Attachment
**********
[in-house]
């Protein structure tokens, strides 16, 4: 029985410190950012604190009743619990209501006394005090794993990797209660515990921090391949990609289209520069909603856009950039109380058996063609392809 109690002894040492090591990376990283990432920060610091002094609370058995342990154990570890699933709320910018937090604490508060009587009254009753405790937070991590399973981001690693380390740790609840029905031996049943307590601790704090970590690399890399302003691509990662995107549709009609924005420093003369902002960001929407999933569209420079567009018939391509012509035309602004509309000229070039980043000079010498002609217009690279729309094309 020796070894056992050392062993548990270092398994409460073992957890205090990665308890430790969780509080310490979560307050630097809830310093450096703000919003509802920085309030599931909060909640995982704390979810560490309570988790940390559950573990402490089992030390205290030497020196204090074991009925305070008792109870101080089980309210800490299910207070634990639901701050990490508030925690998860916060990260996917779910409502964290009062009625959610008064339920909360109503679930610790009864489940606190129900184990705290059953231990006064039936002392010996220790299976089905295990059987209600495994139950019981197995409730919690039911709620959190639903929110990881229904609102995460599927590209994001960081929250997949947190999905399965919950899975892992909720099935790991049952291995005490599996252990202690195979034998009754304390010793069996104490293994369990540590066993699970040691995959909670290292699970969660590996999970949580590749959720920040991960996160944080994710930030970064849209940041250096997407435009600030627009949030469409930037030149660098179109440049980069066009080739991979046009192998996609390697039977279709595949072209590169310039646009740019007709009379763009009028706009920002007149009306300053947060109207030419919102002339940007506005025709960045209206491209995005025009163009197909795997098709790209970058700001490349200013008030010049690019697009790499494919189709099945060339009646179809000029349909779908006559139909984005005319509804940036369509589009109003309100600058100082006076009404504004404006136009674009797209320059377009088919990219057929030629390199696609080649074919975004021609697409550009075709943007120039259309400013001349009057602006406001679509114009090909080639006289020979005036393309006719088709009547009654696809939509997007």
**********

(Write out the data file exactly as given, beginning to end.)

[in-house]
């Protein structure tokens, strides 16, 4: 029985410190950012604190009743619990209501006394005090794993990797209660515990921090391949990609289209520069909603856009950039109380058996063609392809 109690002894040492090591990376990283990432920060610091002094609370058995342990154990570890699933709320910018937090604490508060009587009254009753405790937070991590399973981001690693380390740790609840029905031996049943307590601790704090970590690399890399302003691509990662995107549709009609924005420093003369902002960001929407999933569209420079567009018939391509012509035309602004509309000229070039980043000079010498002609217009690279729309094309 020796070894056992050392062993548990270092398994409460073992957890205090990665308890430790969780509080310490979560307050630097809830310093450096703000919003509802920085309030599931909060909640995982704390979810560490309570988790940390559950573990402490089992030390205290030497020196204090074991009925305070008792109870101080089980309210800490299910207070634990639901701050990490508030925690998860916060990260996917779910409502964290009062009625959610008064339920909360109503679930610790009864489940606190129900184990705290059953231990006064039936002392010996220790299976089905295990059987209600495994139950019981197995409730919690039911709620959190639903929110990881229904609102995460599927590209994001960081929250997949947190999905399965919950899975892992909720099935790991049952291995005490599996252990202690195979034998009754304390010793069996104490293994369990540590066993699970040691995959909670290292699970969660590996999970949580590749959720920040991960996160944080994710930030970064849209940041250096997407435009600030627009949030469409930037030149660098179109440049980069066009080739991979046009192998996609390697039977279709595949072209590169310039646009740019007709009379763009009028706009920002007149009306300053947060109207030419919102002339940007506005025709960045209206491209995005025009163009197909795997098709790209970058700001490349200013008030010049690019697009790499494919189709099945060339009646179809000029349909779908006559139909984005005319509804940036369509589009109003309100600058100082006076009404504004404006136009674009797209320059377009088919990219057929030629390199696609080649074919975004021609697409550009075709943007120039259309400013001349009057602006406001679509114009090909080639006289020979005036393309006719088709009547009654696809939509997007």